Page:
India Growing, India Shining, and now India Poised. The country’s appetite for acquisitions hasn’t subsided, the interest evinced by foreign investors isreaching its peak, consumer power is showing no signs of dwindling …and itseems India plans and is well-equipped to keep this momentum up through2007.Since January 2006, India's merchandise exports have grown by 24 percent toUSD 103 billion. The Commerce Minister, Kamal Nath has said that thecountry’s exports could touch USD 125 billion this financial year. Foreignexchange reserves rose from USD 151.6 billion in FY ‘06 to USD 177.25 billionduring the week ended December 29. This rise has been complemented by anincrease in FDI inflow from USD 6.1 billion in 2004-05 to USD 7.8-billion in2005-06.While the World Economic Forum at Davos this year had India stealing theshow as far as investor interest was concerned, according to a study Indianbusiness owners are the most confident bunch worldwide where prospects of their economy are concerned. They have been the most confident for the pastfour years now. And just as Indians in India are experiencing confiedence in their economy,their counterparts across the world are witnessing the effects of a transformingIndia. While several Non-Resident Indians (NRI) are now declaring that theyare no longer ‘embarrassed’ about their roots, others like MBA graduates fromtop Business schools are refusing hefty pay-cheques that company’s abroadhave to offer to instead be a part of this growing economy.Even so, many have begun to question whether India’s current upward trend issustainable and whether the benefits of globalization are being equallydistributed. While India may produce the largest number of engineers in theworld each year, only a small section of these are employable in world-classcompanies. The Knowledge Commission has indicated that India needs 1,500more universities as only 10 percent of those who apply actually get seats. Thedivide between the haves and the have-nots is widening; a recent study foundthat one in five teenagers in Delhi was obese while a government reportshowed that one in three children under the age of three was clinicallyunderweight.It is refreshing to note, however, that the youth (aged 25 and below) that makeup more than half of India’s population are willing to contribute to thebetterment of the country. The Confederation of Indian Industry’s (CII) 3rdYoung Indians National Summit early this February chose the theme‘Challenging the Status Quo’. An interesting group from varied sectors gottogether to share their views on how the youth could make a difference. Themessage was clear – young Indian’s must assume responsibility and riseabove conventional attitudes to challenge the status quo.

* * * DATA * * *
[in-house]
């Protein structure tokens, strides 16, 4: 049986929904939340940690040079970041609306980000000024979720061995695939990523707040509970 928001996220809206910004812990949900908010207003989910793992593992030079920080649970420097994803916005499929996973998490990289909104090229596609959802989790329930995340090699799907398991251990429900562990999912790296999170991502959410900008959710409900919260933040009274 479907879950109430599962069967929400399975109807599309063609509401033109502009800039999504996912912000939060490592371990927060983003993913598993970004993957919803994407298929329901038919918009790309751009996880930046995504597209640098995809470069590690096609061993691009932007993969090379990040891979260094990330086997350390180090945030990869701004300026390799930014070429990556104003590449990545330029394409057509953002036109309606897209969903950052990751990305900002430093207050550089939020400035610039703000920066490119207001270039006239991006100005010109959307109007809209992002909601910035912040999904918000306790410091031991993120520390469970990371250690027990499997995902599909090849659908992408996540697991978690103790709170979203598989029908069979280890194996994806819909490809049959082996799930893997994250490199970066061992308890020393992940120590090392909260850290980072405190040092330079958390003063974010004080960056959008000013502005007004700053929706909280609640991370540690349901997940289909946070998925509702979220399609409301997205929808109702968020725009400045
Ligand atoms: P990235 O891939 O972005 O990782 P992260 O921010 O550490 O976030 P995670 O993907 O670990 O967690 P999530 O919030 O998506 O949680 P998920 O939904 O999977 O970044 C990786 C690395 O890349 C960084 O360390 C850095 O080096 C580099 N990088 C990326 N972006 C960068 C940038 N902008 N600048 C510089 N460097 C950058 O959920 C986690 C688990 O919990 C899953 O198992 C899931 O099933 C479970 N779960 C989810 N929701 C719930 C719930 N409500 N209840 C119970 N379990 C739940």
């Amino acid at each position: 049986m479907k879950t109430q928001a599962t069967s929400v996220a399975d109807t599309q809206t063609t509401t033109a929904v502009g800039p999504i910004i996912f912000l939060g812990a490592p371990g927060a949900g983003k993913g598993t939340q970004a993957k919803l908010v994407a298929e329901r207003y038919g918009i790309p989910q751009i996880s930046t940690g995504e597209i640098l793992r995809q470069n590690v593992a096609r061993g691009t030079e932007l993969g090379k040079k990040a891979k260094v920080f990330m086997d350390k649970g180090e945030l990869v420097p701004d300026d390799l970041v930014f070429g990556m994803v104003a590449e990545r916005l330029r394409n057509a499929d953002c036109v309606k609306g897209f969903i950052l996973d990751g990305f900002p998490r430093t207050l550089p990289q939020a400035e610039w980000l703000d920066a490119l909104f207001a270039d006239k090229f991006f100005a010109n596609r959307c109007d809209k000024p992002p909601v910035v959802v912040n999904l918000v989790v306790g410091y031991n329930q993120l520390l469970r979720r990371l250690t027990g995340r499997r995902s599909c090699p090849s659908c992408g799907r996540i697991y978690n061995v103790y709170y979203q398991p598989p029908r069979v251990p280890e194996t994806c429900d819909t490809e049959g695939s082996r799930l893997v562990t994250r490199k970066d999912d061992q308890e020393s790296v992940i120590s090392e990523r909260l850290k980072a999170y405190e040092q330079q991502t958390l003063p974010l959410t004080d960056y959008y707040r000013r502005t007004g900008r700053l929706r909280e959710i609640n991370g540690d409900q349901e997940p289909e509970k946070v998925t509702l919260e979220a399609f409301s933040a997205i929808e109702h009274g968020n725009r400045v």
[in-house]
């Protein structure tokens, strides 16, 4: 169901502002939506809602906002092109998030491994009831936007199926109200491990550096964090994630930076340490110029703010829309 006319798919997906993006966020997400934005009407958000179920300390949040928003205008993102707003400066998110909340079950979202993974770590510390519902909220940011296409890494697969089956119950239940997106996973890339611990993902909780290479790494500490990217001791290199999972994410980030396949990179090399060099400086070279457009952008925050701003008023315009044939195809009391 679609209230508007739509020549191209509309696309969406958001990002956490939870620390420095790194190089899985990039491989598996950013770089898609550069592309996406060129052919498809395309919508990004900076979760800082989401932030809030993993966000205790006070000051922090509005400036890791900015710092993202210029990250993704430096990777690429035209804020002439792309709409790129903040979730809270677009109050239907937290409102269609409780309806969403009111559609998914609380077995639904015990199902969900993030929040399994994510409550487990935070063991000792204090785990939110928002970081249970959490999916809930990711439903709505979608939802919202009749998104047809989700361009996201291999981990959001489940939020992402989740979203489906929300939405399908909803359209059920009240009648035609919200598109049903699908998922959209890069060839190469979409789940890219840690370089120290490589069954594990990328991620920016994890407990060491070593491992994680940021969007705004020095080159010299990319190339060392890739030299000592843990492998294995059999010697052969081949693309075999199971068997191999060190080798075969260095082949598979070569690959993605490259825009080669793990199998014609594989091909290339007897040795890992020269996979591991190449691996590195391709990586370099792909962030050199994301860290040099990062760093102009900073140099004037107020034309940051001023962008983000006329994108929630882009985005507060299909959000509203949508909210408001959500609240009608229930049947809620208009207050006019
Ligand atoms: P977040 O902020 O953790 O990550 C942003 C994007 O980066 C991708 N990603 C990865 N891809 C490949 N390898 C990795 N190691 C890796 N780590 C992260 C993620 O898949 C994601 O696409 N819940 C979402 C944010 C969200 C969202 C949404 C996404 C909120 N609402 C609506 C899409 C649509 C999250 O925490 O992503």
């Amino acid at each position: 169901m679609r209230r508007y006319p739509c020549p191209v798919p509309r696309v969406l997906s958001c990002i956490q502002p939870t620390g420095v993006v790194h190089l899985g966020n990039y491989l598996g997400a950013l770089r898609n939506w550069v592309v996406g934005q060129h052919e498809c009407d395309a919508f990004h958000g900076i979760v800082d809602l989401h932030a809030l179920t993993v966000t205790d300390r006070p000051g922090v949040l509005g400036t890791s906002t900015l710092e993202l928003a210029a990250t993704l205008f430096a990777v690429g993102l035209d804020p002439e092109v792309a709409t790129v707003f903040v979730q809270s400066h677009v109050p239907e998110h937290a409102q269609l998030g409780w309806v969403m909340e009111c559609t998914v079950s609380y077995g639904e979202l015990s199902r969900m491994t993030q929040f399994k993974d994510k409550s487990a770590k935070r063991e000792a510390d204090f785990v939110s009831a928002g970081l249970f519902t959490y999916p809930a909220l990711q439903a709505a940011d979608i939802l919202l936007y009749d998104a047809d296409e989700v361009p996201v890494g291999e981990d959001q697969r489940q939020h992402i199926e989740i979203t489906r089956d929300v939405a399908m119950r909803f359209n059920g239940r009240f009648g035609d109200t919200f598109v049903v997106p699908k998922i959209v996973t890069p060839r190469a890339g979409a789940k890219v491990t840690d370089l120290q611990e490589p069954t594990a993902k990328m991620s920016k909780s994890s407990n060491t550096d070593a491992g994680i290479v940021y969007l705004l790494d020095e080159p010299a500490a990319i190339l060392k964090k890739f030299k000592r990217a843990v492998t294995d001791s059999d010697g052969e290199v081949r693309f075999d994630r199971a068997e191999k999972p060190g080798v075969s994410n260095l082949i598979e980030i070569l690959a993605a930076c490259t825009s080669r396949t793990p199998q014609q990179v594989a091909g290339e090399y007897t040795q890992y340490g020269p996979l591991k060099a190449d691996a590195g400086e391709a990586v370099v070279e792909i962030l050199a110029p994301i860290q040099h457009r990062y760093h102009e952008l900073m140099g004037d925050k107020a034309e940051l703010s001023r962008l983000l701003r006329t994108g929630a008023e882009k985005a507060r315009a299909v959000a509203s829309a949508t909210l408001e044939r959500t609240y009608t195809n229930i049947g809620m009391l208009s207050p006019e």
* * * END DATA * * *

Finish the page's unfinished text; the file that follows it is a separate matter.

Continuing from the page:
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Analyst: Anjali Pai
“We in India wish to see you engaged in India's great adventure of building an India free from fear of war, want and exploitation.Invest not just financially, but intellectually, socially, culturally and, above all, emotionally.”
Indian Primer Minister Manmohan Singh toparticipants at an Overseas Indians Conference
(Source: The Straits Times, Singapore – January 11, 2007)